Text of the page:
Health department officials balk at proposed 25 percent cut to state aid

CHARLESTON, W.Va. — The 49 local health departments in West Virginia will have to operate with 25 percent less funding for basic health services if Governor Earl Ray Tomblin’s proposed reduction to state aid for those departments remains in the final 2017 budget.

“We were anticipating a five, maybe ten percent cut which would have hurt, but would be survivable,” said Dr. Lee Smith, health officer and executive director of the Monongalia County Health Department.

“This, I think, is going to create some real difficulties for, particularly, the smaller health departments.”

Officials with West Virginia’s local health departments are organizing in opposition to a proposed 25 percent state budget reduction in the upcoming fiscal year.

Smith was in Charleston Wednesday for an emergency meeting of the executive council for the West Virginia Association of Local Health Departments.

The meeting was organized in response to what adds up to a $4,000,000 total cut to the current funding level for health departments in the new budget submitted to the Legislature under the line item for state aid for local and basic public health services like environmental health, epidemiology, communicable diseases, health promotions and surveillance.

State Chief Health Officer Rahul Gupta said that health systems statewide have to become more modern.

“We’re currently operating in a 19th century apparatus. We really have to take this opportunity to modernize into a 21st century system of operations,” he said. “That realize billing for services, electronic health records, getting accreditations ready. Ultimately that results in a self-supporting system.”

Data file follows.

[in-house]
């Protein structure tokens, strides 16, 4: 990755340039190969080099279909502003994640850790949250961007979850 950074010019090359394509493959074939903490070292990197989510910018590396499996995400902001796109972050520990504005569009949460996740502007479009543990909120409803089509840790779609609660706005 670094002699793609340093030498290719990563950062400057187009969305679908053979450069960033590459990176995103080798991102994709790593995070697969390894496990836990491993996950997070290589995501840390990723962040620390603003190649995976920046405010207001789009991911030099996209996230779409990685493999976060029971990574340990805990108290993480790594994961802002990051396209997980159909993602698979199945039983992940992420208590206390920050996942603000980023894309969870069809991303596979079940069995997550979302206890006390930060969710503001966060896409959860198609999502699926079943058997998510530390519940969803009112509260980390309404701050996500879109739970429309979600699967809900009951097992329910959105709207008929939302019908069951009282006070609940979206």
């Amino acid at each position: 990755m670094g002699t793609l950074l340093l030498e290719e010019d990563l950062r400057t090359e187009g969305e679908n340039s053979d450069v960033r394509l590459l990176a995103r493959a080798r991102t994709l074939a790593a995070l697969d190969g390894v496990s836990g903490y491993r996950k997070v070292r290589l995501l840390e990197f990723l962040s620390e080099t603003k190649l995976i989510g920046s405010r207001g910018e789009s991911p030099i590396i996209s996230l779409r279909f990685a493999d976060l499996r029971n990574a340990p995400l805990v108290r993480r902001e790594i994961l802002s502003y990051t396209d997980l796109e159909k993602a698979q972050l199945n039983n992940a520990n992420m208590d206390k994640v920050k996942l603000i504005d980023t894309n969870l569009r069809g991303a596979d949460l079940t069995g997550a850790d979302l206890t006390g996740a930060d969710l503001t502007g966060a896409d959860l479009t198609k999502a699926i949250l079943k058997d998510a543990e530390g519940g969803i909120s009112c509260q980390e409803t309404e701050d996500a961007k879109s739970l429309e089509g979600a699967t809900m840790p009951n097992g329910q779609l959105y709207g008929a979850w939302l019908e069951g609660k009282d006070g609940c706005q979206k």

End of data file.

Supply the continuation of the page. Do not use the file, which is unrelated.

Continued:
Going forward, leaders of local health departments are being told to hold meetings to discuss the possible reduction and how it could affect local citizens and health department functions.

Each department has been charged with developing a contingency plan for absorbing the cut, if Tomblin cannot be persuaded to reconsider using statewide data that’s being gathered.

In Randolph County, Linda Sanders, administrator for the Randolph-Elkins Health Department, estimated the proposed reduction would add up to a loss of $60,000 annually in funding.

“That’s a large cut, 25 percent, when you look at the budget and other programs weren’t cut that much,” she said, asking, “Where is the health of West Virginia if you cut basic public health services?”

In addition to state aid, funding sources for local health departments include county and municipal support, service fee income, grants and fundraising.

Julie Miller, administrator and nurse practitioner for the Boone County Health Department, said county level funding in Boone County has been reduced by between 45 percent and 47 percent this year.

“When you’re in public health, you learn how to work miracles,” she said when asked how the department was still operating. “We’re there to protect.”

Officials with local health departments have been involved in the response to the 2014 Freedom Industries chemical spill in Kanawha County, tuberculosis outbreaks, vaccinations and health care training regarding potential Ebola outbreaks, as examples.

They’re charged with inspecting food establishments and work to ensure that hotels, nursing homes, day care centers and other facilities are operated in ways the protect the public’s health.

“If public health is working correctly, it will always be in the background. The only time you see public health in the foreground is when there’s some sort of problem,” Smith noted.

Sanders agreed.

“People take it for granted until, like in Kanawha County, they had the water thing or you have a large disease or a food outbreak. You don’t have those things because local health departments are doing their jobs,” she said.

“They’re doing what they’re supposed to do — protect the public.”

Gupta said that with the impending budget shortfall, the whole state has to work together.

“We’ve got to become better stewards of public resources and improve effectiveness of our work, while enhancing efficiencies,” Gupta said. “We’ve seen the state’s budget challenges; that’s no secret. We haven’t hit a bottom yet and we’ve all got to do more with less. Across communities, every West Virginian is being impacted by these challenges.”

It’ll likely be March before West Virginia lawmakers finalize the 2017 state budget. Tomblin does have line item veto power.





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